This wide trail offers excellent terrain for carving on a groomer. The upper half of the run is a great place for beginners wanting to try out a blue. Avoid the steep section towards the bottom known as The Burn by taking the cat track to the right under the Forest Queen Chair. For those wanting a little more challenge, look for softer snow along the edges of The Burn. This steep section can become scraped down to firm snow and sometimes ice later in the day. Below, the terrain mellows again for what is locally known as the Afterburn before returning to the bottom of the chair. This run is best in the morning when the snow is freshly groomed. Starting below the top of the Forest Queen Chair, this trail is easy to find. Flanked by tall trees and a steep slope on the left, this picturesque trail rolls through varied terrain, making for a fun and fast run.

OK, so at least they acknowledge that there is a steep section.  And yes, calling it “the burn” is apt.  After getting comfortable-ish on Downhill, I finally ventured onto another blue run.  An employee told me all the blue runs off this particular lift were pretty easy, so I tried Rolling Knolls.  I’d describe it as comparable in difficulty to Downhill, maybe a little more tricky in some ways because it’s narrower and if you don’t avoid the fall line, it is steep.  But you can avoid the steepest route down, so it’s not bad.

This challenging blue starts as a sidehill traverse from the Downhill run. Once you can see the steep dropoff, you are committed to the trail, so take caution. For skiers and riders wanting to avoid going all the way to the bottom of the ski area to transition to the Mountain Top side of Crystal, Rolling Knolls offers a fun, steep and sometimes powdery shortcut. The run drops sharply twice, making a slight right turn to end at the bottom of Rainier Express. The best snow can be found on the far right side of the lower drop, where the terrain is much steeper. This run is steep enough that it requires a winch for grooming. Stay in the groomed section for less challenge. The trees on either side of the run offer fun glades. The glade on the right side is often quite deep and steep. Watch for avalanches and tree wells.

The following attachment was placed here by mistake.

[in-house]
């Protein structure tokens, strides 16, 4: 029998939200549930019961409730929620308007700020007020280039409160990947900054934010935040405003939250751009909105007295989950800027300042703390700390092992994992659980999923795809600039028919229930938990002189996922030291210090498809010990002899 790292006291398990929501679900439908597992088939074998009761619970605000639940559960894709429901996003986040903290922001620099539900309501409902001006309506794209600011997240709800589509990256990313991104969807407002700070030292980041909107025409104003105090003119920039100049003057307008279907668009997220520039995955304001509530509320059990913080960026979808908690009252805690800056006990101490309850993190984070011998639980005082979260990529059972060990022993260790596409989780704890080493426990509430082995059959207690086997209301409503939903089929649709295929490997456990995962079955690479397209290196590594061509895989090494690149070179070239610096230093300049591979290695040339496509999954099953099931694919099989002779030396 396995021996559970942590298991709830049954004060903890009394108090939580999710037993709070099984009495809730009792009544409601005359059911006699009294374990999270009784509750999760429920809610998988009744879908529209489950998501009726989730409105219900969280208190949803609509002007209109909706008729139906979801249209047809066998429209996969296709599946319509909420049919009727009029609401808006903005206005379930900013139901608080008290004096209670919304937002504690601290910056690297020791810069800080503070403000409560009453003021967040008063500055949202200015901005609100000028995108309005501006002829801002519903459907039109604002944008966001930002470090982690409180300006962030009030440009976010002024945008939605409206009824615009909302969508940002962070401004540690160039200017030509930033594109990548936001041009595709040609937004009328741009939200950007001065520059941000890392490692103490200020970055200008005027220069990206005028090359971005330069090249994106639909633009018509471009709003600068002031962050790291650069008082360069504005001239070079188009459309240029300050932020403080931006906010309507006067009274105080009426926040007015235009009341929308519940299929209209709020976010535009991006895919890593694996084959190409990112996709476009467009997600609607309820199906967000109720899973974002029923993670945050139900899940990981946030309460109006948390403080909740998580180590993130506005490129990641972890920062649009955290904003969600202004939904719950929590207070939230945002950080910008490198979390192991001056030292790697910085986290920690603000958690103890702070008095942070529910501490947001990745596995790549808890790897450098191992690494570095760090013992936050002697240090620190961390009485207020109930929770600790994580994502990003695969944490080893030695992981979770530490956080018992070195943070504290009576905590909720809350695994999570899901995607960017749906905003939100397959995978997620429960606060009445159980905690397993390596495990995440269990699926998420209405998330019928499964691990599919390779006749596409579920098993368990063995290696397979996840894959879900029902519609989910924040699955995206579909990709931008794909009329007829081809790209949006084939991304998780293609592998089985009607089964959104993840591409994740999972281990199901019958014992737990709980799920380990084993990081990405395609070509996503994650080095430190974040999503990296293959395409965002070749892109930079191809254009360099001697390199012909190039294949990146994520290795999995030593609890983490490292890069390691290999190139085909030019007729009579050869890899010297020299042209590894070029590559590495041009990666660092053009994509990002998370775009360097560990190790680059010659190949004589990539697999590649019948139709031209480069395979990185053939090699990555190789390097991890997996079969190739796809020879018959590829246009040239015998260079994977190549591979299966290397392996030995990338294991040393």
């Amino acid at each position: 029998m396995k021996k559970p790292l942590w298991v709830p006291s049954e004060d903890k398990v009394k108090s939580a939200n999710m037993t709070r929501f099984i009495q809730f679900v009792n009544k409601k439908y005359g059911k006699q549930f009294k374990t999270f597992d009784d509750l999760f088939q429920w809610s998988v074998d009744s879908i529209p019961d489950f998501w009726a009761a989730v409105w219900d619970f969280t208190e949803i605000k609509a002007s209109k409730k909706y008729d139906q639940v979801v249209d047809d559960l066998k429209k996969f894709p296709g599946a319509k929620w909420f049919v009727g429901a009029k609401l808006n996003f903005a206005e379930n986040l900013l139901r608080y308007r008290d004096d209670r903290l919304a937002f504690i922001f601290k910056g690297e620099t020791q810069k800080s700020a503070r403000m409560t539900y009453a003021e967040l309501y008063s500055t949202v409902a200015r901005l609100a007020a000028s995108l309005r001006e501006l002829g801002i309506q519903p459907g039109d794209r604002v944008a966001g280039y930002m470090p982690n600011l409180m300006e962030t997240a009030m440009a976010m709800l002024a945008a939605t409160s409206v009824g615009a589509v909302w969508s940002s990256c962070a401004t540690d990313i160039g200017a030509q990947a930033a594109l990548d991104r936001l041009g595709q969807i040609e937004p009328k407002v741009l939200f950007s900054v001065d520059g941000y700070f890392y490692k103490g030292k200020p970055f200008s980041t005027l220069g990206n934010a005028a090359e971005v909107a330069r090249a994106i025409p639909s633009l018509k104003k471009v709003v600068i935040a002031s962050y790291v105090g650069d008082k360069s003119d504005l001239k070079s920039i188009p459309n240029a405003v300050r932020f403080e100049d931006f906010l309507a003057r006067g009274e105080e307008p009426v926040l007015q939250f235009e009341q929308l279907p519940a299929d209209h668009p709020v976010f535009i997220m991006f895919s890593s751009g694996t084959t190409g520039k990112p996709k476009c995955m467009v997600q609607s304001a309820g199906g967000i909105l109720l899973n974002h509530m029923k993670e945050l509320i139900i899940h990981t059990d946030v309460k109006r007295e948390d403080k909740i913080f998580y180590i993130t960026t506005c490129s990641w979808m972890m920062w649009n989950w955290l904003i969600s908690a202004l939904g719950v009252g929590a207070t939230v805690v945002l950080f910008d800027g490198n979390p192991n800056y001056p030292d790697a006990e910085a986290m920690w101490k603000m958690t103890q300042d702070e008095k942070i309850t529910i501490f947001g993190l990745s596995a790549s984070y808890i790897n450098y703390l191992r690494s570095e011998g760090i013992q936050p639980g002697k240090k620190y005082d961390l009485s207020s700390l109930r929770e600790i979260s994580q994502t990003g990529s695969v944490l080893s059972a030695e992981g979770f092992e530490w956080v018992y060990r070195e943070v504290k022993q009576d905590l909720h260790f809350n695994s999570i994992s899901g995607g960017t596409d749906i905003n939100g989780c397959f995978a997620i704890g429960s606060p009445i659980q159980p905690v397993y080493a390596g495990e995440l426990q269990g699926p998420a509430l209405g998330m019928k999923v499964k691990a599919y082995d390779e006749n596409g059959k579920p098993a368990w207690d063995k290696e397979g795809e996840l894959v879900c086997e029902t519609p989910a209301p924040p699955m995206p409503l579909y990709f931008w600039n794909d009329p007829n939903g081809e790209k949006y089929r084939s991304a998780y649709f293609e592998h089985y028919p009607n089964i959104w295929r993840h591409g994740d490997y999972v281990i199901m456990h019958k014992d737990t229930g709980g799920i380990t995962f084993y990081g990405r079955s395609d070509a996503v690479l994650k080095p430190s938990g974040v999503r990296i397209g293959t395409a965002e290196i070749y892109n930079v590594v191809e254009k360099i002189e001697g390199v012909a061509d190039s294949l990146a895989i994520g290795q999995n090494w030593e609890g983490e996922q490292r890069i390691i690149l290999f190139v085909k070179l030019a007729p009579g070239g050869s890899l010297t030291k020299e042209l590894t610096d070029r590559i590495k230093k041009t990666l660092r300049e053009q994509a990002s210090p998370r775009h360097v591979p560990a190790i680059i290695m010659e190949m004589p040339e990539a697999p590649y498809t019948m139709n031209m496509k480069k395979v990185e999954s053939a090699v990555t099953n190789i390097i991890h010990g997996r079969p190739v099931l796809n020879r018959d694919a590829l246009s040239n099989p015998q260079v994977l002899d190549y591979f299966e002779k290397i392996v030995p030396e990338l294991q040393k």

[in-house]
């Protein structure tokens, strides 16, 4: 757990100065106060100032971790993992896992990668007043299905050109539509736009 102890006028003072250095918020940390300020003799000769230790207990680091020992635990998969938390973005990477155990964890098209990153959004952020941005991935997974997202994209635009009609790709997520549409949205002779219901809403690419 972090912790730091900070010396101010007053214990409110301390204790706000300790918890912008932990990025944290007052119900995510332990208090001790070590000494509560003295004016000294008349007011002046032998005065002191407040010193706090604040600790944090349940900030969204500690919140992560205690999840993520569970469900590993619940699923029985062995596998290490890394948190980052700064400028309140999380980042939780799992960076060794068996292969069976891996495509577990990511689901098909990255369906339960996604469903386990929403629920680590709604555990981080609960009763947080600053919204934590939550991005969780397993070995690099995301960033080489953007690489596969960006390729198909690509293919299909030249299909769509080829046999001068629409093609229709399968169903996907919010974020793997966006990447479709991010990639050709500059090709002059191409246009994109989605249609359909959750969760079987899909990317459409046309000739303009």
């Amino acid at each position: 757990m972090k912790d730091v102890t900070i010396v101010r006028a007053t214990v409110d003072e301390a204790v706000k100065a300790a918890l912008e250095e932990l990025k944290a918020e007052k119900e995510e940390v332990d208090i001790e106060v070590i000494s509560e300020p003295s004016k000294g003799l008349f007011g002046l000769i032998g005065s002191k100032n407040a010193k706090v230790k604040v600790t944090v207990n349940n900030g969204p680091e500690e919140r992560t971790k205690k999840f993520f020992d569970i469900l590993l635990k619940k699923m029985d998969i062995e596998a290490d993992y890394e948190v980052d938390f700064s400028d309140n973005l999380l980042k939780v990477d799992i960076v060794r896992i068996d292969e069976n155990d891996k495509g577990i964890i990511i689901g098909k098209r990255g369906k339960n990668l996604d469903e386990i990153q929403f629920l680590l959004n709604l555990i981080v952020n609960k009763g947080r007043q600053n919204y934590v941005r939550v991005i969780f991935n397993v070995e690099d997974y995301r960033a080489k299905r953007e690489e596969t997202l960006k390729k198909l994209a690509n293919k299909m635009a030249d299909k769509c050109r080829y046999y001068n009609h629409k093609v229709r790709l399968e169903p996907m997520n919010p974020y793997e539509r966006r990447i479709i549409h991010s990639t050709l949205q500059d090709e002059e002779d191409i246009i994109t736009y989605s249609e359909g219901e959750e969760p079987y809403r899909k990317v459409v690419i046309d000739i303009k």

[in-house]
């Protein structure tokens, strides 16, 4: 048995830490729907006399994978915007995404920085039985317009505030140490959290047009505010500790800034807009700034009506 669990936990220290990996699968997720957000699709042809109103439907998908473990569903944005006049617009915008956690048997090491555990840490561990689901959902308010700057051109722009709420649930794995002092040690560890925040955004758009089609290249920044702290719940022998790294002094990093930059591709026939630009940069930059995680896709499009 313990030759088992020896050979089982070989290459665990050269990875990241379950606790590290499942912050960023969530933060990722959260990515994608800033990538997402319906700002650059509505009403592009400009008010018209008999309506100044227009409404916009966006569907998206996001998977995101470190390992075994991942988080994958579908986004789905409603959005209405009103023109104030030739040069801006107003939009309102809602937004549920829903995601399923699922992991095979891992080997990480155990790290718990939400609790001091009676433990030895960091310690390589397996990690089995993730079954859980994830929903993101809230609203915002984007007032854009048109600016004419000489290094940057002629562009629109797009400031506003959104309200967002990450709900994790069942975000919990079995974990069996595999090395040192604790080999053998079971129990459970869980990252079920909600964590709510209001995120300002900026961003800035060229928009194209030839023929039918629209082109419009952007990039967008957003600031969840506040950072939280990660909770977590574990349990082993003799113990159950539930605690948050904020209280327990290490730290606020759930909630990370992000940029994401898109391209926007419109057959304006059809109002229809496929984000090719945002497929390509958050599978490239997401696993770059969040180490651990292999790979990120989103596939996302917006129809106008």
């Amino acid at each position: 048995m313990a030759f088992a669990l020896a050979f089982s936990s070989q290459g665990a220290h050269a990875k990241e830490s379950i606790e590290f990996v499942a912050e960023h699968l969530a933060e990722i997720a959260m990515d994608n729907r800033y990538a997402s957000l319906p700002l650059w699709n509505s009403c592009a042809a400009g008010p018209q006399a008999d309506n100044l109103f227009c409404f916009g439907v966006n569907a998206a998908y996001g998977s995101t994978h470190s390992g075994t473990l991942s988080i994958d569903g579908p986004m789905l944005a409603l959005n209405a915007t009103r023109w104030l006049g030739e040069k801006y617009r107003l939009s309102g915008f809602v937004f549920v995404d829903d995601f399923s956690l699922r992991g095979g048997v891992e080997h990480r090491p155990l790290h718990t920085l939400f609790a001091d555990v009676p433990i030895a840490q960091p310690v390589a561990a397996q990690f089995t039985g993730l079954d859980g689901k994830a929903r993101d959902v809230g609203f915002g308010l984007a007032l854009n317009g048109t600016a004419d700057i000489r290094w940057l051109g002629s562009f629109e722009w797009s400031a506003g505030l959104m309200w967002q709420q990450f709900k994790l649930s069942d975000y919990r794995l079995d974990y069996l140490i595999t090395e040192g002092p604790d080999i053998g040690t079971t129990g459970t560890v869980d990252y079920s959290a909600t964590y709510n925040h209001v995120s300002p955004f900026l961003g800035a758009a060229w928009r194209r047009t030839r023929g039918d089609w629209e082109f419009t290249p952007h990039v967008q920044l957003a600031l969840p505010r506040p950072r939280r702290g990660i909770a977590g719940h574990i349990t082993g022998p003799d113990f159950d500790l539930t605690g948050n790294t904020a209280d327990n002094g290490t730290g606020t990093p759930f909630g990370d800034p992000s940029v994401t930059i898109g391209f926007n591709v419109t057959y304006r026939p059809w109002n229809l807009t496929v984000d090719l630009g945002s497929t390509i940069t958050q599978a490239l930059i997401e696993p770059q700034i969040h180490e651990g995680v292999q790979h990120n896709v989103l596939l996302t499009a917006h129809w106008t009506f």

Watch for avalanches?  Really?  OK.

In any case, since my favorite lift is closed, I’d need to ski either “Little Shot” or “Green Valley” if I were to go skiing again.  (We do seem to have one free weekend between now and the end of May.)

Little Shot:

A long cat track, Little Shot is the easiest route on Rainier Express. Start at the top of Green Valley Express, taking the Back Traverse to Powder Pass. From here, ski/ride down the first face of Lucky Shot. At the top of the second face, find the cat track on skier’s left. Follow this until it ends under the chair below the bottom of the third face of Lucky Shot. Either veer left here and take Upper Arwines or stay under the Rainier Express to the bottom.

This sounds very manageable to me, though I have very little experience with cat tracks.  I feel like I’m pretty comfortable with steeps at this point, but I am not comfortable with narrow runs.  I have basically done no narrow runs whatsoever.  I guess there’s only one way to rectify that!  The other option is Green Valley:

A long, snaking groomer with some steeper sections, this main run on Green Valley Express is also known as Greenback. Green Valley begins at the top of Green Valley Chair. Look for the groomed swath on the skier’s left of the vast Green Valley Bowl. There are many routes here, but this is the most obvious and popular. As far as blue runs go, this is a challenging one. It is steepest at the top. The second headwall is shallower than the first and the third headwall, if it can even be called that, is shallower still.